A ring made of thin tin wire was found on the wrist of skeleton No. 2. Preliminary research shows that the skeletons of a man and a woman were excavated in the grave chamber. A preliminary study of the archaeological material makes it possible to date the burial to the last quarter of the 2nd millennium BC.

The Bronze Age citadel of Metsamor was built on a hill overlooking the Ararat plain. We don’t know by whom, exactly, as the inhabitants were not literate and left no written documentation behind. In the past decade, a joint team of Polish and Armenian archaeologists excavating the citadel and the lower town have found evidence of occupation in settlements from the Early Bronze Age through the Middle Ages.

When it was at the peak of its population and size in the 4th to the 2nd millennium B.C., the settlement occupied more than 10 hectares and was encircled by cyclopean walls. It continued to expand and grow, reaching nearly 100 hectares in the early Iron Age (11-9th century B.C.). With at least seven temples in the citadel, Metsamor was one of the most important political and cultural centers in the valley.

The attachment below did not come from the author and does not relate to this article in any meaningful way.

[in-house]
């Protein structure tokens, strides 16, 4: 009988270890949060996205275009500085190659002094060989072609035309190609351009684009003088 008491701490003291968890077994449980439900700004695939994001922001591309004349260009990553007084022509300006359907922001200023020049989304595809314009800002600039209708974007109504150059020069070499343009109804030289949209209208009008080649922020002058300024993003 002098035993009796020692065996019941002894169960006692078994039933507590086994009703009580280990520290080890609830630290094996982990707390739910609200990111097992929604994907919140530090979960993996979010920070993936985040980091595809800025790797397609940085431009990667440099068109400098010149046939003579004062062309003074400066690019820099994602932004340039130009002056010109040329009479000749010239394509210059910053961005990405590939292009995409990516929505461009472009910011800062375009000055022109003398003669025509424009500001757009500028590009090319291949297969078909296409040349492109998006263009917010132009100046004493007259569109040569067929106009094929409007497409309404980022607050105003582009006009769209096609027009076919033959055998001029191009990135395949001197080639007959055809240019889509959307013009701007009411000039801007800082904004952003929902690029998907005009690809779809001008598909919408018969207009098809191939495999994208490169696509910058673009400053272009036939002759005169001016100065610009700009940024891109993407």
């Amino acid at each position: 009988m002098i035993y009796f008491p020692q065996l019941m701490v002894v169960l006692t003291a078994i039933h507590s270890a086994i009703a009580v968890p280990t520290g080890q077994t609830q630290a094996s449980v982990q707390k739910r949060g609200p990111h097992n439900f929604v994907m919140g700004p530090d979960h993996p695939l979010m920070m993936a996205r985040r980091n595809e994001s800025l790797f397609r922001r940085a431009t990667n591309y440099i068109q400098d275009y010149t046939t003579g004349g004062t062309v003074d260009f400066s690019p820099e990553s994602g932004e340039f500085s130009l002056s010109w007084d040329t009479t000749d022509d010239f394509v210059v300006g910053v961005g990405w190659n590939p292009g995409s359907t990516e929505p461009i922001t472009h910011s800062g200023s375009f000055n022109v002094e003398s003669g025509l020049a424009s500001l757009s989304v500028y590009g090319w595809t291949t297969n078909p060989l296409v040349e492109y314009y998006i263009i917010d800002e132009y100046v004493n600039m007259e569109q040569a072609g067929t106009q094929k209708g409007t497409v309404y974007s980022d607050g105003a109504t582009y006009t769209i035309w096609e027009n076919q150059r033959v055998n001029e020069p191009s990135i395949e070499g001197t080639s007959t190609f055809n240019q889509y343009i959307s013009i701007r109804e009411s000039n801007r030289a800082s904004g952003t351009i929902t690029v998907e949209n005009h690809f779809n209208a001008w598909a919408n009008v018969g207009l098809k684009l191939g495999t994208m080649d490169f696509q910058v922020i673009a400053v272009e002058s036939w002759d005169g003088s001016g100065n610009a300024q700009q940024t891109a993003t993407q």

The necropolis was a third of a mile east of the cyclopean walled perimeter of the settlement. It has been excavated since the 1960s, revealing more than 100 burials from the Middle Bronze Age to the Iron Age. The cist and box graves predominate, but there are also kurgans (burial mounds) and cromlechs (stones arranged in a circular pattern on top of a burial chamber).

The double grave was excavated in the September-October 2022 excavation of the necropolis. The deceased were around 30-40 years old when they died. There is no evidence that the grave was ever reopened, which means the couple died at the same time. There is no obvious cause of death to explain this timing.

The grave is richly appointed and by a lucky break, was never looted in antiquity, a rarity in this context. Only a few of the graves in the necropolis have managed to avoid grave robbers over the millennia, which makes this burial even more significant because of the density of archaeological material that might shed new light on the funerary practices, trade links and lifestyles of Metsamor’s Bronze Age inhabitants.